The historical significance of this project reaches back to UVA’s founder, Thomas Jefferson. With his original architectural design for the Rotunda, the campus’s most prominent building, he envisioned that the architecture itself would provide students with an education in aesthetics. Today, the Centerpiece of Thomas Jefferson’s “Academical Village” is also a UNESCO World Heritage Site.
Carved by the Ricci family of Carrara, the Rotunda’s original capitals were destroyed in an 1895 fire. When the Rotunda’s early-20th-century replacement capitals began to crumble, extraordinary measures were required. According to Richard Guy Wilson, Chair of UVA’s Architectural History Department, “The decision was made to get the very best that is possible anywhere, and duplicate the original Jeffersons.”
The University contracted our company to restore the capitals. Lacking any complete capitals, detailed photographs, or original drawings, our team used 3D scanning to recreate the original capital design. With only the remaining fragments of a single lower capital base, we created a full quarter section capital model, first with a 3D scan, and then with drawings. Based on the drawings, a clay model of the upper part of the capital was created and placed on top of the reconstructed marble lower portion. The model was then scanned again for a digital design of the whole capital. Within ten months, 6-axis robotic machines recreated 80% of each capital, with the remaining stonework completed by skilled Italian carvers.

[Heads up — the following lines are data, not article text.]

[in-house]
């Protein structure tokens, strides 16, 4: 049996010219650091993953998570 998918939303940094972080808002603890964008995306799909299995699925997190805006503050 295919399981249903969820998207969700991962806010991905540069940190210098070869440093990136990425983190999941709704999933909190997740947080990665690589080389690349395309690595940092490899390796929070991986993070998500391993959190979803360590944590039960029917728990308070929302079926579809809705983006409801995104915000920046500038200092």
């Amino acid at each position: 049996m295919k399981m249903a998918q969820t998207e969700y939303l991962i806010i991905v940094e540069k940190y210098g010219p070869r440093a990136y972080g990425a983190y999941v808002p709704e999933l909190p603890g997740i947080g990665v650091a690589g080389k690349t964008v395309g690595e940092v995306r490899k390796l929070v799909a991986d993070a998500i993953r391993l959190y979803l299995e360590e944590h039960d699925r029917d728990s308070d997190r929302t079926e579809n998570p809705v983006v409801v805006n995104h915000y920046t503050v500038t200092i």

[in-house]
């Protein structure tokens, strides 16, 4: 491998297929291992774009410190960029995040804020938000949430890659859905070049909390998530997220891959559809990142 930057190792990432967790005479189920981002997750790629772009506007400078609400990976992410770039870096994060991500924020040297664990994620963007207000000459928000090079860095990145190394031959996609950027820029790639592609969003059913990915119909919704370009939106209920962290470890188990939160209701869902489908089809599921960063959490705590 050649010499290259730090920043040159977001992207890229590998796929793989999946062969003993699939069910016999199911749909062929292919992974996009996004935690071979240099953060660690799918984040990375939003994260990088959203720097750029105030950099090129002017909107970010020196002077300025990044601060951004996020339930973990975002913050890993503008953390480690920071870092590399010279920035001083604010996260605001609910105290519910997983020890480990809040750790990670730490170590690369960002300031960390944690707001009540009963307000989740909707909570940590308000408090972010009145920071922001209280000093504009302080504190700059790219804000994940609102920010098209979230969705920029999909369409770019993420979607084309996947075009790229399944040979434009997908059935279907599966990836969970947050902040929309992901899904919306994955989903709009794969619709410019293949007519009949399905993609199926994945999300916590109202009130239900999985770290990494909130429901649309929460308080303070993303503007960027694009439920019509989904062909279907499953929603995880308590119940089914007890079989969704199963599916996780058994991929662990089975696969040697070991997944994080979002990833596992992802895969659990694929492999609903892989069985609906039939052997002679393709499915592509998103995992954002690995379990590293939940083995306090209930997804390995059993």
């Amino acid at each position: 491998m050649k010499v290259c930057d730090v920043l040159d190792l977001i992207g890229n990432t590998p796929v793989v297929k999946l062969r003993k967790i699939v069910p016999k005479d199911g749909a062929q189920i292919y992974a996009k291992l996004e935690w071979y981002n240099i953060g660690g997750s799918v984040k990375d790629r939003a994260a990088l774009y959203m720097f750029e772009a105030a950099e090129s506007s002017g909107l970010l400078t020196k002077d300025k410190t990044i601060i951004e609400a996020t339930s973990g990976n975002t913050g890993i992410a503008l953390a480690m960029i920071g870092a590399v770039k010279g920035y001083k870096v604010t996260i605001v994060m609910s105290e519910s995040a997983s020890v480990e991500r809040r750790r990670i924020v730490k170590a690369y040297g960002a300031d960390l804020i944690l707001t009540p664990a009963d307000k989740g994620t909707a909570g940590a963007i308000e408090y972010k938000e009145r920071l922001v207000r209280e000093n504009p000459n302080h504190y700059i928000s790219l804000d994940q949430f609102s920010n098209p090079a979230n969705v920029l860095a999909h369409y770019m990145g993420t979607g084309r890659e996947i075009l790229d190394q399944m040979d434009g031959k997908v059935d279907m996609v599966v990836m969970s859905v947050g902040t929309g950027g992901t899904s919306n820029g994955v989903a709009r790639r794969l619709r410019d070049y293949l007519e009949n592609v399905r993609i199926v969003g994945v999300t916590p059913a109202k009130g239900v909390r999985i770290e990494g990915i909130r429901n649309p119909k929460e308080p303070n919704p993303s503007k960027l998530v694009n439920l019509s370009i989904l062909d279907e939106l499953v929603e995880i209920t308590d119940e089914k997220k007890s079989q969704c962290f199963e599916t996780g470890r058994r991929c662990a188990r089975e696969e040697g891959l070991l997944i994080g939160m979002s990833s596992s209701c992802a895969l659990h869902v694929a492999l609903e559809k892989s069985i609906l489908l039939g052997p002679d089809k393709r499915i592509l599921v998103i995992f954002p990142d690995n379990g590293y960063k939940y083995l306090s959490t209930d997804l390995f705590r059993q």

To preserve the Rotunda’s integrity and proximal historical structures, our team also designed an innovative lateral conveyance system for lifting and lowering those heavy and fragile capitals onto a 30 to 45-foot high scaffolding, then moving them through a system of rails feeding each column. Once we removed the old capitals, we installed new ones weighing about 6,300 pounds each. We completed the whole procedure with a small group of installers over a few weeks, without any incident.
“We had six weeks set aside, and they did it in half the time,” UVA’s Senior Historic Preservation Project Manager Jody Lahendro said. “We had four weeks planned to remove the old capitals, and they were able to do that quickly, too.” The project has received many awards, including the MIA Pinnacle Award of Excellence for Renovation and Restoration and the Carrara Trade Fair’s Best Use of Carrara Marble.